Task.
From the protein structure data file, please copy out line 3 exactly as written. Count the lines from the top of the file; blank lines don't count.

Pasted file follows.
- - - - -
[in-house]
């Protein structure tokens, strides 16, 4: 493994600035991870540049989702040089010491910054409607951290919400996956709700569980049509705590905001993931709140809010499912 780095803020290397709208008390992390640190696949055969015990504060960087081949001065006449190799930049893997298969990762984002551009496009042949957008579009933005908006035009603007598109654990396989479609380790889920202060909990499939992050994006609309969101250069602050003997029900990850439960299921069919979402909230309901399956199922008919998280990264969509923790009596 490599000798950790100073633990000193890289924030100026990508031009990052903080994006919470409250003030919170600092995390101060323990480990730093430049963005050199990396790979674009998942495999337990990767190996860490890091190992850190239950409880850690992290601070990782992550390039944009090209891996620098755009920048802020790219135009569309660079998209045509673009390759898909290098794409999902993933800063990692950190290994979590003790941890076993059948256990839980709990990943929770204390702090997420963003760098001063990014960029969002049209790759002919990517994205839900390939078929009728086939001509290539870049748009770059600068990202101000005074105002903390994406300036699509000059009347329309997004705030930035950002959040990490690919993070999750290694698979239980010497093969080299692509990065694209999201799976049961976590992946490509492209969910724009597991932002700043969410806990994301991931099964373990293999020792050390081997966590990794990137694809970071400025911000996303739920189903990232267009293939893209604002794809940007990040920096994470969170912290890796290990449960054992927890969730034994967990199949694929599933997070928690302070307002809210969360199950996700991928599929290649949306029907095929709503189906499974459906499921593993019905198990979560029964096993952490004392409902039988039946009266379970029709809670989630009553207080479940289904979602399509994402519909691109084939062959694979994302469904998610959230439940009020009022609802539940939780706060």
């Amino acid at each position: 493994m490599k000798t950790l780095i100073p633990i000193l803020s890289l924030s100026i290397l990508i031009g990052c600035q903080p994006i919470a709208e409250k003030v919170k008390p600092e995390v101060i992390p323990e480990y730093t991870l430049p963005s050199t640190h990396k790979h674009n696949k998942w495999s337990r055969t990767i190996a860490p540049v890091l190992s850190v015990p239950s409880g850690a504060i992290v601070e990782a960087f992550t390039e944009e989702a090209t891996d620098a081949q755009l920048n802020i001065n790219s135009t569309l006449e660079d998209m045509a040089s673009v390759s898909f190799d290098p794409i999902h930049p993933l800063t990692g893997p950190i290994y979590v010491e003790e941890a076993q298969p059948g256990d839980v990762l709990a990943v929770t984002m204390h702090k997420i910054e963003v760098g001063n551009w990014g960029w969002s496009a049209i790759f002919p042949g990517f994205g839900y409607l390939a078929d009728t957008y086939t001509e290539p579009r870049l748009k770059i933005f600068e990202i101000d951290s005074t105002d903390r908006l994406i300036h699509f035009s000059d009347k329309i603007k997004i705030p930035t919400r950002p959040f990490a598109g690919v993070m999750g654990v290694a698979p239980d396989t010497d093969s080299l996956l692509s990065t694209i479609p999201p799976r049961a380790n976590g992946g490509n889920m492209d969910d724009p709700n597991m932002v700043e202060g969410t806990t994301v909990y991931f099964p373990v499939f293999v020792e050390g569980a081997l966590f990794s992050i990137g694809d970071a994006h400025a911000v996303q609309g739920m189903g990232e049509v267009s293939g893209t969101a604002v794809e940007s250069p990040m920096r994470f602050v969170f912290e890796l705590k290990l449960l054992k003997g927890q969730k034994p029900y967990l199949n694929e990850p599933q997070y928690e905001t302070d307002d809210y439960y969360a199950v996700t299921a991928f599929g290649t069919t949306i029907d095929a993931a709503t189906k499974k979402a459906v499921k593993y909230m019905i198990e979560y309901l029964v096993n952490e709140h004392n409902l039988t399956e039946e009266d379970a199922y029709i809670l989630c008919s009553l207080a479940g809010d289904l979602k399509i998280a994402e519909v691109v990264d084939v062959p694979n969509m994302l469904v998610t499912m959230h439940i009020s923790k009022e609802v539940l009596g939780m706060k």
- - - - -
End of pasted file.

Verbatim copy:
């Amino acid at each position: 493994m490599k000798t950790l780095i100073p633990i000193l803020s890289l924030s100026i290397l990508i031009g990052c600035q903080p994006i919470a709208e409250k003030v919170k008390p600092e995390v101060i992390p323990e480990y730093t991870l430049p963005s050199t640190h990396k790979h674009n696949k998942w495999s337990r055969t990767i190996a860490p540049v890091l190992s850190v015990p239950s409880g850690a504060i992290v601070e990782a960087f992550t390039e944009e989702a090209t891996d620098a081949q755009l920048n802020i001065n790219s135009t569309l006449e660079d998209m045509a040089s673009v390759s898909f190799d290098p794409i999902h930049p993933l800063t990692g893997p950190i290994y979590v010491e003790e941890a076993q298969p059948g256990d839980v990762l709990a990943v929770t984002m204390h702090k997420i910054e963003v760098g001063n551009w990014g960029w969002s496009a049209i790759f002919p042949g990517f994205g839900y409607l390939a078929d009728t957008y086939t001509e290539p579009r870049l748009k770059i933005f600068e990202i101000d951290s005074t105002d903390r908006l994406i300036h699509f035009s000059d009347k329309i603007k997004i705030p930035t919400r950002p959040f990490a598109g690919v993070m999750g654990v290694a698979p239980d396989t010497d093969s080299l996956l692509s990065t694209i479609p999201p799976r049961a380790n976590g992946g490509n889920m492209d969910d724009p709700n597991m932002v700043e202060g969410t806990t994301v909990y991931f099964p373990v499939f293999v020792e050390g569980a081997l966590f990794s992050i990137g694809d970071a994006h400025a911000v996303q609309g739920m189903g990232e049509v267009s293939g893209t969101a604002v794809e940007s250069p990040m920096r994470f602050v969170f912290e890796l705590k290990l449960l054992k003997g927890q969730k034994p029900y967990l199949n694929e990850p599933q997070y928690e905001t302070d307002d809210y439960y969360a199950v996700t299921a991928f599929g290649t069919t949306i029907d095929a993931a709503t189906k499974k979402a459906v499921k593993y909230m019905i198990e979560y309901l029964v096993n952490e709140h004392n409902l039988t399956e039946e009266d379970a199922y029709i809670l989630c008919s009553l207080a479940g809010d289904l979602k399509i998280a994402e519909v691109v990264d084939v062959p694979n969509m994302l469904v998610t499912m959230h439940i009020s923790k009022e609802v539940l009596g939780m706060k």